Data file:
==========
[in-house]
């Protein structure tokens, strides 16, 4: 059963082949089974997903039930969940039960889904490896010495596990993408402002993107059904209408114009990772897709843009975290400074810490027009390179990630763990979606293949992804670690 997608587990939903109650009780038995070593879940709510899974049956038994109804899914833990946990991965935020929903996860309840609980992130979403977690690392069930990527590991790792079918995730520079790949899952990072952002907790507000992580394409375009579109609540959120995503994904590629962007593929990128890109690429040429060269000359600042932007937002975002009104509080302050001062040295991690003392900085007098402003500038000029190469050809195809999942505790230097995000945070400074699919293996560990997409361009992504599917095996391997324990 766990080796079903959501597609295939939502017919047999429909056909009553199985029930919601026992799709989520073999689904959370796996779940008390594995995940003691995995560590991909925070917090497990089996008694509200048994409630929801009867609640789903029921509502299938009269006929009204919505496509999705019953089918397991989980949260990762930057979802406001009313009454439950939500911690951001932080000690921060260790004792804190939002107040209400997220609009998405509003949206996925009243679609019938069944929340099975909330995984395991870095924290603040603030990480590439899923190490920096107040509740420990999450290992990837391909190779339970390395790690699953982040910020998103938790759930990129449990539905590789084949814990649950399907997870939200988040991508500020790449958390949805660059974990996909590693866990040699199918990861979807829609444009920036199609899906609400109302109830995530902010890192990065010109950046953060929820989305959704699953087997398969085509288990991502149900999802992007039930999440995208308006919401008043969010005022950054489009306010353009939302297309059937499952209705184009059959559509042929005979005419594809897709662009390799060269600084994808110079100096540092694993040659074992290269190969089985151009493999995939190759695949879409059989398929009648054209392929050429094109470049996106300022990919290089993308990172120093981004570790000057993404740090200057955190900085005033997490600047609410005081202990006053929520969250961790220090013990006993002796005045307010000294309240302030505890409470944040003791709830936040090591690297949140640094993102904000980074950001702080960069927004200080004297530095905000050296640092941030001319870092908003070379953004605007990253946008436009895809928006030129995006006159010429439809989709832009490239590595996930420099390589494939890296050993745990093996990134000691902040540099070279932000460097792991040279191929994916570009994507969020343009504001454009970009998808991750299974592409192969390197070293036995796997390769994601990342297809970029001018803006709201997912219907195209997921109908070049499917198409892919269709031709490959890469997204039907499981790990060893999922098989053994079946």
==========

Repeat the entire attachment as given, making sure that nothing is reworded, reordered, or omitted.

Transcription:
[in-house]
């Protein structure tokens, strides 16, 4: 059963082949089974997903039930969940039960889904490896010495596990993408402002993107059904209408114009990772897709843009975290400074810490027009390179990630763990979606293949992804670690 997608587990939903109650009780038995070593879940709510899974049956038994109804899914833990946990991965935020929903996860309840609980992130979403977690690392069930990527590991790792079918995730520079790949899952990072952002907790507000992580394409375009579109609540959120995503994904590629962007593929990128890109690429040429060269000359600042932007937002975002009104509080302050001062040295991690003392900085007098402003500038000029190469050809195809999942505790230097995000945070400074699919293996560990997409361009992504599917095996391997324990 766990080796079903959501597609295939939502017919047999429909056909009553199985029930919601026992799709989520073999689904959370796996779940008390594995995940003691995995560590991909925070917090497990089996008694509200048994409630929801009867609640789903029921509502299938009269006929009204919505496509999705019953089918397991989980949260990762930057979802406001009313009454439950939500911690951001932080000690921060260790004792804190939002107040209400997220609009998405509003949206996925009243679609019938069944929340099975909330995984395991870095924290603040603030990480590439899923190490920096107040509740420990999450290992990837391909190779339970390395790690699953982040910020998103938790759930990129449990539905590789084949814990649950399907997870939200988040991508500020790449958390949805660059974990996909590693866990040699199918990861979807829609444009920036199609899906609400109302109830995530902010890192990065010109950046953060929820989305959704699953087997398969085509288990991502149900999802992007039930999440995208308006919401008043969010005022950054489009306010353009939302297309059937499952209705184009059959559509042929005979005419594809897709662009390799060269600084994808110079100096540092694993040659074992290269190969089985151009493999995939190759695949879409059989398929009648054209392929050429094109470049996106300022990919290089993308990172120093981004570790000057993404740090200057955190900085005033997490600047609410005081202990006053929520969250961790220090013990006993002796005045307010000294309240302030505890409470944040003791709830936040090591690297949140640094993102904000980074950001702080960069927004200080004297530095905000050296640092941030001319870092908003070379953004605007990253946008436009895809928006030129995006006159010429439809989709832009490239590595996930420099390589494939890296050993745990093996990134000691902040540099070279932000460097792991040279191929994916570009994507969020343009504001454009970009998808991750299974592409192969390197070293036995796997390769994601990342297809970029001018803006709201997912219907195209997921109908070049499917198409892919269709031709490959890469997204039907499981790990060893999922098989053994079946």